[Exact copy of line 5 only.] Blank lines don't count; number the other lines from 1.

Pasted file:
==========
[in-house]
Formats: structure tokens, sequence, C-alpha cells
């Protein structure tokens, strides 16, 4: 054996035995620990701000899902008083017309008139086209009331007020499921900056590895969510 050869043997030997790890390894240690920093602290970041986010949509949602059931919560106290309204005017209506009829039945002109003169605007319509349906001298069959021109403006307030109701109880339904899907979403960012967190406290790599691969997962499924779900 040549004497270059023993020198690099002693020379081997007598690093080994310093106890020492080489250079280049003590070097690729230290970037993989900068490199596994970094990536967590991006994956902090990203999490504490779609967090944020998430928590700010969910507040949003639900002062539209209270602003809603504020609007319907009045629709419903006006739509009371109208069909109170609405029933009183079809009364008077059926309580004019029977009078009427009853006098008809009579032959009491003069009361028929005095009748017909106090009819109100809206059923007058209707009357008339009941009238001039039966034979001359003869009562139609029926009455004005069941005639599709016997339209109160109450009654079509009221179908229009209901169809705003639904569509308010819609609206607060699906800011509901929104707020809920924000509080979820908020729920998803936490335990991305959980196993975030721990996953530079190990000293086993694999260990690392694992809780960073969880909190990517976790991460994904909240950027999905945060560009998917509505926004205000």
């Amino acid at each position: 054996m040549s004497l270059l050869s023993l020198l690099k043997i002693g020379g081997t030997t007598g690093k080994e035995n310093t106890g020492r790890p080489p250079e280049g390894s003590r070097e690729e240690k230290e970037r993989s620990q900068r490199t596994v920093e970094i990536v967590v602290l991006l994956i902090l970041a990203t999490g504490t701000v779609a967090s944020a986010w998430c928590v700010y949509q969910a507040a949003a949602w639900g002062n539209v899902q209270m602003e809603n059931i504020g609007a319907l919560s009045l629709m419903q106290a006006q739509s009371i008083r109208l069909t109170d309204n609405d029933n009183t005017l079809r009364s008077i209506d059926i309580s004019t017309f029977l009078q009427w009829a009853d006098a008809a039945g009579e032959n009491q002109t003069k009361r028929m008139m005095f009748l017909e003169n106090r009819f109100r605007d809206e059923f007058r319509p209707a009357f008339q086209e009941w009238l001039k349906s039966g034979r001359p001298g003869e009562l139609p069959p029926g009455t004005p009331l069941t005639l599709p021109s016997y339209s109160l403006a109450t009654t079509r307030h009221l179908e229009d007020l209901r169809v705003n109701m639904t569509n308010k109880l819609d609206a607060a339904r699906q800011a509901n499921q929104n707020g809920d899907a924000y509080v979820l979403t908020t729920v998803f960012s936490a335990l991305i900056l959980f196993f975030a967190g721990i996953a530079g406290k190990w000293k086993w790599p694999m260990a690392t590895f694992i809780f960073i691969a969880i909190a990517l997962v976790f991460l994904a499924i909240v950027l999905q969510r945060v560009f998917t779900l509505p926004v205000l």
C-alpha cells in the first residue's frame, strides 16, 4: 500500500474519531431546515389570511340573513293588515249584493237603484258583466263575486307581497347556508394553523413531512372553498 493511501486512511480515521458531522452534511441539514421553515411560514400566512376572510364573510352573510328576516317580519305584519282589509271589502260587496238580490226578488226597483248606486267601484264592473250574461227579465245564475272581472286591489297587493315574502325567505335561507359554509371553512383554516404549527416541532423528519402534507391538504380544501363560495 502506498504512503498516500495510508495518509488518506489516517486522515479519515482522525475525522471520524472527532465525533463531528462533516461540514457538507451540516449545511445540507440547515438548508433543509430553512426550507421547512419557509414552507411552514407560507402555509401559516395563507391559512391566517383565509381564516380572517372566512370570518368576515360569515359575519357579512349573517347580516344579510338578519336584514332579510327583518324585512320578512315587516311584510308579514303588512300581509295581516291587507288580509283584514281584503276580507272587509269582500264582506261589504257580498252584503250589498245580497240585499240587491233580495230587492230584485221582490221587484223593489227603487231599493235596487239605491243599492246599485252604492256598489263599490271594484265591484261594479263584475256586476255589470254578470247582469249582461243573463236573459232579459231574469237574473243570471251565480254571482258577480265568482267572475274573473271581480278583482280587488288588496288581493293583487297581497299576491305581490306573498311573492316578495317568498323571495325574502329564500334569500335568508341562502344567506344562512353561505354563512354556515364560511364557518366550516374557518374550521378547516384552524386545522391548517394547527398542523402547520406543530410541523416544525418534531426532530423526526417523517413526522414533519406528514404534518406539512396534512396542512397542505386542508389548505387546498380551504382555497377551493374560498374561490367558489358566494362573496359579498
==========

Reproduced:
C-alpha cells in the first residue's frame, strides 16, 4: 500500500474519531431546515389570511340573513293588515249584493237603484258583466263575486307581497347556508394553523413531512372553498 493511501486512511480515521458531522452534511441539514421553515411560514400566512376572510364573510352573510328576516317580519305584519282589509271589502260587496238580490226578488226597483248606486267601484264592473250574461227579465245564475272581472286591489297587493315574502325567505335561507359554509371553512383554516404549527416541532423528519402534507391538504380544501363560495 502506498504512503498516500495510508495518509488518506489516517486522515479519515482522525475525522471520524472527532465525533463531528462533516461540514457538507451540516449545511445540507440547515438548508433543509430553512426550507421547512419557509414552507411552514407560507402555509401559516395563507391559512391566517383565509381564516380572517372566512370570518368576515360569515359575519357579512349573517347580516344579510338578519336584514332579510327583518324585512320578512315587516311584510308579514303588512300581509295581516291587507288580509283584514281584503276580507272587509269582500264582506261589504257580498252584503250589498245580497240585499240587491233580495230587492230584485221582490221587484223593489227603487231599493235596487239605491243599492246599485252604492256598489263599490271594484265591484261594479263584475256586476255589470254578470247582469249582461243573463236573459232579459231574469237574473243570471251565480254571482258577480265568482267572475274573473271581480278583482280587488288588496288581493293583487297581497299576491305581490306573498311573492316578495317568498323571495325574502329564500334569500335568508341562502344567506344562512353561505354563512354556515364560511364557518366550516374557518374550521378547516384552524386545522391548517394547527398542523402547520406543530410541523416544525418534531426532530423526526417523517413526522414533519406528514404534518406539512396534512396542512397542505386542508389548505387546498380551504382555497377551493374560498374561490367558489358566494362573496359579498